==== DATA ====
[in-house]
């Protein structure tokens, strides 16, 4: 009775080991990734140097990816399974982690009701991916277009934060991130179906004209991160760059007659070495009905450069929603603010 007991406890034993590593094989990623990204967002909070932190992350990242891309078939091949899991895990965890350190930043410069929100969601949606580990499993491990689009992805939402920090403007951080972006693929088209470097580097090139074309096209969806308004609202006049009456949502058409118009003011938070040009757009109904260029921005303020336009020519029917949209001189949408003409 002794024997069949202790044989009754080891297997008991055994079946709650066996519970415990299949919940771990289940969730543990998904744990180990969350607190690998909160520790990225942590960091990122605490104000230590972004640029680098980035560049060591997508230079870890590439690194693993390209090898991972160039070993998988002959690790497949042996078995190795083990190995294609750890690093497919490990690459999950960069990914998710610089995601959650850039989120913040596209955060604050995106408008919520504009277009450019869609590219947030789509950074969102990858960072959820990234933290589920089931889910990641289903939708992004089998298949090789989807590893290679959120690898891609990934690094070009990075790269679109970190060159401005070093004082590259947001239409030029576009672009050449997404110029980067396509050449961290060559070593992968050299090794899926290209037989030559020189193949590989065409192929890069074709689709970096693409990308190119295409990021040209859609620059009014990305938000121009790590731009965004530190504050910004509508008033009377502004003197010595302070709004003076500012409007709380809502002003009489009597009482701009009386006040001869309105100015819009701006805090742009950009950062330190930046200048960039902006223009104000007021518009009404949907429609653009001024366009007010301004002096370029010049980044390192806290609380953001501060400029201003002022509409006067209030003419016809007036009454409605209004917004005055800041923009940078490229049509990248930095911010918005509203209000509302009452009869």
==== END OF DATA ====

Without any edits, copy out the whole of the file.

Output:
[in-house]
């Protein structure tokens, strides 16, 4: 009775080991990734140097990816399974982690009701991916277009934060991130179906004209991160760059007659070495009905450069929603603010 007991406890034993590593094989990623990204967002909070932190992350990242891309078939091949899991895990965890350190930043410069929100969601949606580990499993491990689009992805939402920090403007951080972006693929088209470097580097090139074309096209969806308004609202006049009456949502058409118009003011938070040009757009109904260029921005303020336009020519029917949209001189949408003409 002794024997069949202790044989009754080891297997008991055994079946709650066996519970415990299949919940771990289940969730543990998904744990180990969350607190690998909160520790990225942590960091990122605490104000230590972004640029680098980035560049060591997508230079870890590439690194693993390209090898991972160039070993998988002959690790497949042996078995190795083990190995294609750890690093497919490990690459999950960069990914998710610089995601959650850039989120913040596209955060604050995106408008919520504009277009450019869609590219947030789509950074969102990858960072959820990234933290589920089931889910990641289903939708992004089998298949090789989807590893290679959120690898891609990934690094070009990075790269679109970190060159401005070093004082590259947001239409030029576009672009050449997404110029980067396509050449961290060559070593992968050299090794899926290209037989030559020189193949590989065409192929890069074709689709970096693409990308190119295409990021040209859609620059009014990305938000121009790590731009965004530190504050910004509508008033009377502004003197010595302070709004003076500012409007709380809502002003009489009597009482701009009386006040001869309105100015819009701006805090742009950009950062330190930046200048960039902006223009104000007021518009009404949907429609653009001024366009007010301004002096370029010049980044390192806290609380953001501060400029201003002022509409006067209030003419016809007036009454409605209004917004005055800041923009940078490229049509990248930095911010918005509203209000509302009452009869």